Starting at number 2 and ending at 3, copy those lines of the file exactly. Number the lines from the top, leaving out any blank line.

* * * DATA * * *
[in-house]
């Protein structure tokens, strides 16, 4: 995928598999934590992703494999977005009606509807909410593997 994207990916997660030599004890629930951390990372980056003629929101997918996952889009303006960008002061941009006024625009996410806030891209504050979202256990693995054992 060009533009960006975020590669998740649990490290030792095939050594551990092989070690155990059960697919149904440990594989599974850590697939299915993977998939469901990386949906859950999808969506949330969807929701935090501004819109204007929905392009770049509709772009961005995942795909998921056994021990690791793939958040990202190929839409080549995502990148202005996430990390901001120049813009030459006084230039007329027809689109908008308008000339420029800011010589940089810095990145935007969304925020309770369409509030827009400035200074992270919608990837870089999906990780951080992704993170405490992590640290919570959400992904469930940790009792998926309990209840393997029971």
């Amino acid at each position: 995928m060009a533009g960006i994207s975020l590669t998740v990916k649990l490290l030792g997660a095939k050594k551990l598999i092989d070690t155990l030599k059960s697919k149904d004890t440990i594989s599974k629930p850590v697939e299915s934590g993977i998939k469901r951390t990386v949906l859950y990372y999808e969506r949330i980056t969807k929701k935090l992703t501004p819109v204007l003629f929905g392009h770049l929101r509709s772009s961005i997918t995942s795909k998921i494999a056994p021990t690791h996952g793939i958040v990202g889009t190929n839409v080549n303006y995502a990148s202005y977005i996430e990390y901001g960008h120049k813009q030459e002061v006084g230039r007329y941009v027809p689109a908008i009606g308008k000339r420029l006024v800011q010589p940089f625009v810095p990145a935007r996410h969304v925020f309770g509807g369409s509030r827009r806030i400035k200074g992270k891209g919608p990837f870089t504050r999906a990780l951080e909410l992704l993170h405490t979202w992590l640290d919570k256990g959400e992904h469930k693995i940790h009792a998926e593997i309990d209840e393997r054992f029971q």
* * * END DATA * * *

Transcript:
């Protein structure tokens, strides 16, 4: 995928598999934590992703494999977005009606509807909410593997 994207990916997660030599004890629930951390990372980056003629929101997918996952889009303006960008002061941009006024625009996410806030891209504050979202256990693995054992 060009533009960006975020590669998740649990490290030792095939050594551990092989070690155990059960697919149904440990594989599974850590697939299915993977998939469901990386949906859950999808969506949330969807929701935090501004819109204007929905392009770049509709772009961005995942795909998921056994021990690791793939958040990202190929839409080549995502990148202005996430990390901001120049813009030459006084230039007329027809689109908008308008000339420029800011010589940089810095990145935007969304925020309770369409509030827009400035200074992270919608990837870089999906990780951080992704993170405490992590640290919570959400992904469930940790009792998926309990209840393997029971």
């Amino acid at each position: 995928m060009a533009g960006i994207s975020l590669t998740v990916k649990l490290l030792g997660a095939k050594k551990l598999i092989d070690t155990l030599k059960s697919k149904d004890t440990i594989s599974k629930p850590v697939e299915s934590g993977i998939k469901r951390t990386v949906l859950y990372y999808e969506r949330i980056t969807k929701k935090l992703t501004p819109v204007l003629f929905g392009h770049l929101r509709s772009s961005i997918t995942s795909k998921i494999a056994p021990t690791h996952g793939i958040v990202g889009t190929n839409v080549n303006y995502a990148s202005y977005i996430e990390y901001g960008h120049k813009q030459e002061v006084g230039r007329y941009v027809p689109a908008i009606g308008k000339r420029l006024v800011q010589p940089f625009v810095p990145a935007r996410h969304v925020f309770g509807g369409s509030r827009r806030i400035k200074g992270k891209g919608p990837f870089t504050r999906a990780l951080e909410l992704l993170h405490t979202w992590l640290d919570k256990g959400e992904h469930k693995i940790h009792a998926e593997i309990d209840e393997r054992f029971q």